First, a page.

I recently appeared at the first conclave for FJATA (Fashion Jewelry and Accessory Trade Association), which was held at Mohegan Sun in Connecticut. My presentation was on the blurring lines between fine jewelry and costume jewelry, and maybe that is a subject for another post. But more important is what I heard as I sat in on the morning's session.
The attendees, or most of them, are producers of the kind of products I only see when walking into a toy store or gift shop in a resort. Cheap, and lacking any intrinsic value. The presenters and listeners were all on the tech side, with a few principals sitting in. The organization is only a few years old and its mission is to deal with the flood of governmental regulations confronting all manufacturers.
From the jewelry point of view, the outlook is very tough, and I am guessing that we on the "fine jewelry" side have only a faint idea of what is going on - and what we are going to have to deal with.
All heavy metals are going to become subject to regulation. We already know about mercury, lead and cadmium. Antimony is now on the boards, and we could be facing European style restrictions on nickel. And then there is arsenic, cobalt, chromium, copper, manganese, and thallium, and probably a few more. Some are actually needed in human diet, but the issue is in proper production, disposal, incineration and excess intake, especially for children.
Were it all up to national standards, the various stakeholders and communities could undoubtedly come to a resolution. The problem is that states are taking it upon themselves to set their own standards, which will create (and already has to some extent) chaos for manufacturers. Once confronted with a wide range of requirements (loaded, of course, with paperwork and procedures) the overload will be enough for many companies to abandon the business or stop selling in some states. Even then there is a problem with selling legally in one state but being subject to suits when buyers move merchandise into other states.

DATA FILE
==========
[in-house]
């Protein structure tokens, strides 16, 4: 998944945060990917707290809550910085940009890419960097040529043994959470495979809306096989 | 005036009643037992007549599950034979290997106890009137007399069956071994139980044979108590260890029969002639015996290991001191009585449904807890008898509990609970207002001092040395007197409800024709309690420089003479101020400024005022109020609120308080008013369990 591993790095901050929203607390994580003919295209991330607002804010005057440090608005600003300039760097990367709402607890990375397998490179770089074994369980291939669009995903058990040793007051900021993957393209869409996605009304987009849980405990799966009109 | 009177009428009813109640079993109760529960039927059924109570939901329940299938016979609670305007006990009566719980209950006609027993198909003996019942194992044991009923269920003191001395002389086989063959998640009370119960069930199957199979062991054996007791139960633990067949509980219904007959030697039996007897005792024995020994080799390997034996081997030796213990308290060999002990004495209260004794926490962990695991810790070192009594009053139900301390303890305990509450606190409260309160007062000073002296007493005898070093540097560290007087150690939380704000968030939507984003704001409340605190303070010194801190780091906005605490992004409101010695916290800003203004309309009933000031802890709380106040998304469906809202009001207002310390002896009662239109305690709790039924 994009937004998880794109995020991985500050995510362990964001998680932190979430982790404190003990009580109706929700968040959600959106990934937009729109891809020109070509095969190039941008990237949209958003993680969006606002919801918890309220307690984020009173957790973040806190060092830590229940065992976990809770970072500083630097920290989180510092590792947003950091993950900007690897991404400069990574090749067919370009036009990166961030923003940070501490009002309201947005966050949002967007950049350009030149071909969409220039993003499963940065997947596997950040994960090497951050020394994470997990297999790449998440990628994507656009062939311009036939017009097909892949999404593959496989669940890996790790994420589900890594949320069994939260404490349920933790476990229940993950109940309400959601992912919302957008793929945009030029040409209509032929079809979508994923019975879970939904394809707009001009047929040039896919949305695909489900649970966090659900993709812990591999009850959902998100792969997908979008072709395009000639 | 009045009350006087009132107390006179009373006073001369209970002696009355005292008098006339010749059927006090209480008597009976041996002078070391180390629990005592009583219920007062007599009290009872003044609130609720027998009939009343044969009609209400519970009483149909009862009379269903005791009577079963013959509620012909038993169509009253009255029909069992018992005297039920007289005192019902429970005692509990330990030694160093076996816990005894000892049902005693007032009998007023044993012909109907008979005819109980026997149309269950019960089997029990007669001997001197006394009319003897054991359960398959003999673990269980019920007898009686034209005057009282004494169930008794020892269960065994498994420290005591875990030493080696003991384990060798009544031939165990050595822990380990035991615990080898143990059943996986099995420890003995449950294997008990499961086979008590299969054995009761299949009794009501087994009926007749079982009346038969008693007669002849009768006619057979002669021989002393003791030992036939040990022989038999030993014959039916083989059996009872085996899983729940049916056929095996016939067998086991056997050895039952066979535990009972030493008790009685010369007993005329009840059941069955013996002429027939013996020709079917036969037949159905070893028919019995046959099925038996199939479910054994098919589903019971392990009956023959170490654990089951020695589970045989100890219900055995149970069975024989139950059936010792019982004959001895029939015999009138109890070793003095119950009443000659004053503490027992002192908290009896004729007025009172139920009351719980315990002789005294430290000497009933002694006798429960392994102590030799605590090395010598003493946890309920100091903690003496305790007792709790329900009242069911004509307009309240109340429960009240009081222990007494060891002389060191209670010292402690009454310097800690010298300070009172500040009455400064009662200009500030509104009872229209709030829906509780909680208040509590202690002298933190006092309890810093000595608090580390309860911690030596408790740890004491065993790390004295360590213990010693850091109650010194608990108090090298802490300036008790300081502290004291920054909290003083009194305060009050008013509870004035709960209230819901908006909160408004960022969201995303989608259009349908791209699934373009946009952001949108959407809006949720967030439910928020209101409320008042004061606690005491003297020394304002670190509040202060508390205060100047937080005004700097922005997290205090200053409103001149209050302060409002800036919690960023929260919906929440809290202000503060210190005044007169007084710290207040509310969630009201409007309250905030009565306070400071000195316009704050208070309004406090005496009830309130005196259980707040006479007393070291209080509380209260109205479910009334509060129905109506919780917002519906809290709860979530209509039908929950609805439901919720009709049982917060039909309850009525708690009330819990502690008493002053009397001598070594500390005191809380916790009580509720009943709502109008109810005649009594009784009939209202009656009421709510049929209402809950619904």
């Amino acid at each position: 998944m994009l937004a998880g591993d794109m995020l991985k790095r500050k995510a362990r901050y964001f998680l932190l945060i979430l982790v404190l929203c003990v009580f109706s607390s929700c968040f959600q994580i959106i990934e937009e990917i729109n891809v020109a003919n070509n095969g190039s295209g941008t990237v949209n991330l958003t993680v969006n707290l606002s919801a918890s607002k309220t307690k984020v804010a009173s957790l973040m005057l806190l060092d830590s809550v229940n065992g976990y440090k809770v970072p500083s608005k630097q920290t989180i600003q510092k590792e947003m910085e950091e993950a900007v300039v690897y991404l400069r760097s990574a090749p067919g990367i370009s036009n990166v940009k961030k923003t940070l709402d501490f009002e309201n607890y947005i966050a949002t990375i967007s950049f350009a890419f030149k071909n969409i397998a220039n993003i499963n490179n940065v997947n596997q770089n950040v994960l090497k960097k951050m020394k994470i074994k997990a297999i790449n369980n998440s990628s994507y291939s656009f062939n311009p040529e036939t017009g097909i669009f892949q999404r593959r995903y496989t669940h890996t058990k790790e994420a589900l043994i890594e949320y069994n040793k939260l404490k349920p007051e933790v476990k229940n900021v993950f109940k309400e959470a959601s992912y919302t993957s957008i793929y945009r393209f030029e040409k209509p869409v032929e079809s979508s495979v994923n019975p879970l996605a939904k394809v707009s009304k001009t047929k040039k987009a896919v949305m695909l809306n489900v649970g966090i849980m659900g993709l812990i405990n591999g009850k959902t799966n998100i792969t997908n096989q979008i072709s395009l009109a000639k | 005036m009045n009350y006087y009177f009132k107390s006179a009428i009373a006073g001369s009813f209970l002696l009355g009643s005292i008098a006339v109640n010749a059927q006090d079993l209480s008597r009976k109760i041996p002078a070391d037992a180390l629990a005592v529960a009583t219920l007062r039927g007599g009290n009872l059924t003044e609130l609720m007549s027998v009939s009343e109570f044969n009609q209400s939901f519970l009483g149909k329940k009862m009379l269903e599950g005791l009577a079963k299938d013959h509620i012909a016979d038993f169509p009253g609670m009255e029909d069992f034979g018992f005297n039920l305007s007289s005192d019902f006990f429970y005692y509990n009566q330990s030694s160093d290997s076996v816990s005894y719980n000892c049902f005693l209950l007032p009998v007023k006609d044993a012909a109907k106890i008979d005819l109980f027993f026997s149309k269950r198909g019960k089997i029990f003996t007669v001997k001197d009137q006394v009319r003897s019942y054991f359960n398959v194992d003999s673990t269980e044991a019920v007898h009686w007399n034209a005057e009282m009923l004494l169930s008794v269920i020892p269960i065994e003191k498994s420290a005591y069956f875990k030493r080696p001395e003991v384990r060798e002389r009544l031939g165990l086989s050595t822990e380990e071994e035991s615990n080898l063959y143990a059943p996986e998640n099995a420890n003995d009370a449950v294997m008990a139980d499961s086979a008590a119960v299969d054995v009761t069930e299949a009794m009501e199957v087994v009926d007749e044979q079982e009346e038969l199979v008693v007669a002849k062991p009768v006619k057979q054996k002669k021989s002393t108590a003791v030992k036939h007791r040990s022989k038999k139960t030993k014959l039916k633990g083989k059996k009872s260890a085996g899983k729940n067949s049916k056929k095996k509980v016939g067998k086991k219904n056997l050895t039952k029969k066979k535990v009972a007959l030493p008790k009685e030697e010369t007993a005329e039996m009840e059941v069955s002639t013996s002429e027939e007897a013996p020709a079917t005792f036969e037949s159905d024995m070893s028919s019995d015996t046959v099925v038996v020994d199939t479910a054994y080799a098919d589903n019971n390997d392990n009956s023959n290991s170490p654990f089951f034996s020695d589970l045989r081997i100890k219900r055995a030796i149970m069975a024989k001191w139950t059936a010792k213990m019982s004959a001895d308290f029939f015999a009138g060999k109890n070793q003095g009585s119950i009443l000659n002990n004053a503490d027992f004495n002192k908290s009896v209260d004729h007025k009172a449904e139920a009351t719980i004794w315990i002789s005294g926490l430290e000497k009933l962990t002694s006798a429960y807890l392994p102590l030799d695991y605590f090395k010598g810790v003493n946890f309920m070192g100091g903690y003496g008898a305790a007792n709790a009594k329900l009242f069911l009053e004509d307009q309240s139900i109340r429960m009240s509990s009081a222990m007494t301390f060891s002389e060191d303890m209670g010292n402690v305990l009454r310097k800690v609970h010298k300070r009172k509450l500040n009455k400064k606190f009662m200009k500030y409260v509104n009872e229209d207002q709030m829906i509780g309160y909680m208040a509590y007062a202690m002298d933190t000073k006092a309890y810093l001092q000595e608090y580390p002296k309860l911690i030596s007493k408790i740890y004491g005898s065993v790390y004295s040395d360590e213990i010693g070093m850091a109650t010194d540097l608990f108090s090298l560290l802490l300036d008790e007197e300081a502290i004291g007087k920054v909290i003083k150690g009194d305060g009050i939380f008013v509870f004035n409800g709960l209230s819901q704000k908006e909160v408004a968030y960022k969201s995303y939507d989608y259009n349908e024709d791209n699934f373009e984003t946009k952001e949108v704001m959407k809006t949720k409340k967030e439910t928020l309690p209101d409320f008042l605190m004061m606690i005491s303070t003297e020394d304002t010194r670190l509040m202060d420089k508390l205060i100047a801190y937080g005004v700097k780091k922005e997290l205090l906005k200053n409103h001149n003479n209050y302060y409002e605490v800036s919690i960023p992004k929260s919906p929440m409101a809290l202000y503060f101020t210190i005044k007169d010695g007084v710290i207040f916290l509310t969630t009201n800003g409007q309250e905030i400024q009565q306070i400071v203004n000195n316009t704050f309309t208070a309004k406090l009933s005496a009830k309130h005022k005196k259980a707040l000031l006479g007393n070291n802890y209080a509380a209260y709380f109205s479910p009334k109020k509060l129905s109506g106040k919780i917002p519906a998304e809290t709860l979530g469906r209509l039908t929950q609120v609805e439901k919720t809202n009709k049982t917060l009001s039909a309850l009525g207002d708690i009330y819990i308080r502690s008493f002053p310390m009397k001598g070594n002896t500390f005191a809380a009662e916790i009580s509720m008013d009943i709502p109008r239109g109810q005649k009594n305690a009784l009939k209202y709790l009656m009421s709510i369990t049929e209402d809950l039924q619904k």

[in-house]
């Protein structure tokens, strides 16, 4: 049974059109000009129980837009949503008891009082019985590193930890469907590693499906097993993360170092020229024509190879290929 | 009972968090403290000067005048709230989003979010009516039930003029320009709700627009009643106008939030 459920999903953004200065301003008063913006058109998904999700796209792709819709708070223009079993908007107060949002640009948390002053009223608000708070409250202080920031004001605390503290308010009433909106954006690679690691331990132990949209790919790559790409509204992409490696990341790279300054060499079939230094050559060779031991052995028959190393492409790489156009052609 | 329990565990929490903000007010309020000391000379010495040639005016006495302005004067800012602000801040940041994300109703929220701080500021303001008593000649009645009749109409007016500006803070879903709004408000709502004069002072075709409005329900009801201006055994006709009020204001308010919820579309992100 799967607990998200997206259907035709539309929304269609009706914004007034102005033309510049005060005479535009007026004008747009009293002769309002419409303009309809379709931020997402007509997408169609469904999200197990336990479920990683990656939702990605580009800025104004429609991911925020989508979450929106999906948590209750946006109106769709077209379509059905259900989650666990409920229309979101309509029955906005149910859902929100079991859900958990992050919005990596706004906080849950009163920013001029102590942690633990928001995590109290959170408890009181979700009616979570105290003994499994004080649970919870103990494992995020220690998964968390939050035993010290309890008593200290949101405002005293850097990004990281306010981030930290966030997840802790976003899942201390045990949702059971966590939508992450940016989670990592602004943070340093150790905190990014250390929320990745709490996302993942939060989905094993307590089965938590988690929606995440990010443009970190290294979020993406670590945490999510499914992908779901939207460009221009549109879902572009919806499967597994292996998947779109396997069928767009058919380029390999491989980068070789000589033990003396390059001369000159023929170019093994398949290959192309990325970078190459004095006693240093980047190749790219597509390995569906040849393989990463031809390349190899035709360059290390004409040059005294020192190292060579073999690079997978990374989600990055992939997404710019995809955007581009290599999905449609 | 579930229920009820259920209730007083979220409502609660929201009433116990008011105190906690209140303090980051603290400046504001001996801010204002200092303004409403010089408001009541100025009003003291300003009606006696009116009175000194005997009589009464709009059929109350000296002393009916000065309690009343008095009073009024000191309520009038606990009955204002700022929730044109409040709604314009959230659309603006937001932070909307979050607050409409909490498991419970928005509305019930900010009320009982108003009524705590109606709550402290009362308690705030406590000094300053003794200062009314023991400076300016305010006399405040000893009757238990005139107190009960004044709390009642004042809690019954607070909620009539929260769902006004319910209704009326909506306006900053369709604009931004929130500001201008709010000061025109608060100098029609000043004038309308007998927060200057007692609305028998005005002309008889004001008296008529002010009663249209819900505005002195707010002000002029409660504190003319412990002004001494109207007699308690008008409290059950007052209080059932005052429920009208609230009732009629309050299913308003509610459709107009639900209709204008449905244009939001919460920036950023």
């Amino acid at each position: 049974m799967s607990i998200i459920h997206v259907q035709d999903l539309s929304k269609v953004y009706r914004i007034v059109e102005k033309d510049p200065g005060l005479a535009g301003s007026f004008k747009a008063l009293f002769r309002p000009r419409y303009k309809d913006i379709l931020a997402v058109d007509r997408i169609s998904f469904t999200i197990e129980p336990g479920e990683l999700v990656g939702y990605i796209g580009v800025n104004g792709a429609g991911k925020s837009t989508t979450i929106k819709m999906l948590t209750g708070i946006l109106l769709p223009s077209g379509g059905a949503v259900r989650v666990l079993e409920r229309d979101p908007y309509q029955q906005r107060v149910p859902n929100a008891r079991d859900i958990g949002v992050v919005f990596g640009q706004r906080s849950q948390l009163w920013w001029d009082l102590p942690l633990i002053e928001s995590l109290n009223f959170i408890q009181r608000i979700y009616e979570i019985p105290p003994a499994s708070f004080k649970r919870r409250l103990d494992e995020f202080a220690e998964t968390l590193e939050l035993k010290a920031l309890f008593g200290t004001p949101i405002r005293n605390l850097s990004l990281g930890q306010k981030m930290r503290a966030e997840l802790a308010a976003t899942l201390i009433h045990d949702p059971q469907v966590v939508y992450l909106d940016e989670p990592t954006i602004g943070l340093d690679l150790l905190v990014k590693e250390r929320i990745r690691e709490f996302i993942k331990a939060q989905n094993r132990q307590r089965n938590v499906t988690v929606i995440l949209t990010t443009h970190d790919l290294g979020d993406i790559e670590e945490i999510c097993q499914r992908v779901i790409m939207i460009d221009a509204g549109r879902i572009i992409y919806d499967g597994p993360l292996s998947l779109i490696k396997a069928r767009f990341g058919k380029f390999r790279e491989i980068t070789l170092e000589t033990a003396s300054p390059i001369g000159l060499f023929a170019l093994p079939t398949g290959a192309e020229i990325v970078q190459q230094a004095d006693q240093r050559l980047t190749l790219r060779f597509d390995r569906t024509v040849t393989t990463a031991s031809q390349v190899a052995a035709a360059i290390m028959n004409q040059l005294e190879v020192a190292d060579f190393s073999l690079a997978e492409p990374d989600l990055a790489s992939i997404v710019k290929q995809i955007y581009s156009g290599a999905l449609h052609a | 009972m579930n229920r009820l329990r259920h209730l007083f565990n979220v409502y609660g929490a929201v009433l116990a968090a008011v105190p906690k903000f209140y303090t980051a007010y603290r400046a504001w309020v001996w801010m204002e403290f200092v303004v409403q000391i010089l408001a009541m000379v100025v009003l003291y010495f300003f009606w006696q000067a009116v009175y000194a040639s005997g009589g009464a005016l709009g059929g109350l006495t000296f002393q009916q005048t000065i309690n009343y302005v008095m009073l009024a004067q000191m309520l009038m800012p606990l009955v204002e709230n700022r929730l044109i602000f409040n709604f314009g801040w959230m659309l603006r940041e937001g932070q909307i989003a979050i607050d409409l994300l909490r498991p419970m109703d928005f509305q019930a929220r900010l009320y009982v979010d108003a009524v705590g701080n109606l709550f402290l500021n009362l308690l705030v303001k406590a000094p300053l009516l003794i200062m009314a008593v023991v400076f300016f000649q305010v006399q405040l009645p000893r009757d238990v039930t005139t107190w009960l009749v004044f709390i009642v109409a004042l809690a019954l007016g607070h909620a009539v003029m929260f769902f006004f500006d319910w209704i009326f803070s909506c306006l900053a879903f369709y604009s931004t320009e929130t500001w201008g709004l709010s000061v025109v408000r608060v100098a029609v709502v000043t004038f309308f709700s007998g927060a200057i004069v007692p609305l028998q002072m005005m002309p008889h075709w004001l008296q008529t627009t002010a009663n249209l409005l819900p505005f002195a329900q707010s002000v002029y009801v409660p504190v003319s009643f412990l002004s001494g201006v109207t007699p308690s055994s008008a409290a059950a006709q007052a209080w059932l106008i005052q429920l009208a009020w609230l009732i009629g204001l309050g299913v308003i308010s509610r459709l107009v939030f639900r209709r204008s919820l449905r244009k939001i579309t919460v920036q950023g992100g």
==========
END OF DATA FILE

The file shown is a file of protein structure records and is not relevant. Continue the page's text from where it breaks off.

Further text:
In some cases, states have bills pending that will totally ban certain metals, which is simply impossible. In Rhode Island, where many manufacturers and distributors of lower priced merchandise are resident, the legislature is considering total bans on lead, cadmium and mercury. That state introduces 2,500 bills per session on average, and hundreds relate to the production of jewelry, toys, etc. There are bills pending that will make retailers responsible for recycling paint, batteries, mattresses and other products that are potentially polluting if not disposed of properly. The logistics for such requirements will be difficult and expensive.
Maryland passed a tough law, but made no provisions in terms of staff
and financing, to enforce its terms. Manufacturers who want to comply have no guidance on forms or who to deal with.
New York State, by comparison, introduces about 20,000 bills a year, again with hundreds that could impact the jewelry industry.
The issues can get quite complicated. The chemistry for each heavy metal is different. So, for example, cadmium "migrates" (that is where it leaches from an object to a human body) at one-eighth the rate of lead. So negotiations in some states have centered around "total" content vs "migration rate". California worked that out. Other states have not. If you use feathers in any way, testing has to verify that there is no bird flu present.
One attendant stood to relate that his company is very careful in their factory audits. In his case, manufacturing is done in China (as is the case for many, if not most, other companies). That means that independent labs show up unexpectedly at these factories to test and verify. In the course of a year, this manufacturer spends $1 million on these audits. (Several auditing firms were present to explain the great care they take to properly test, and to avoid any chance of bribery.) This manufacturer proposed that a number of companies join together to test factories they use in common, thereby realizing huge savings in the audits.
There was much more discussed at the sessions, but suffice to say that what I heard was enough for me to realize that this is a storm about to break in the fine jewelry business. Yes, fine jewelry manufacturers have had to comply with with various domestic regulations. Now we have the Dodd-Frank legislation ahead, and that could very well require companies to audit foreign factories. The first to react to new regulations will be the major chains, who will impose conditions on suppliers that may be near-impossible to fulfill.
I know from many conversations I have had, that small manufacturers and most retailers are totally unprepared to meet this major challenge. It will take a unified industry effort to assure workable conditions.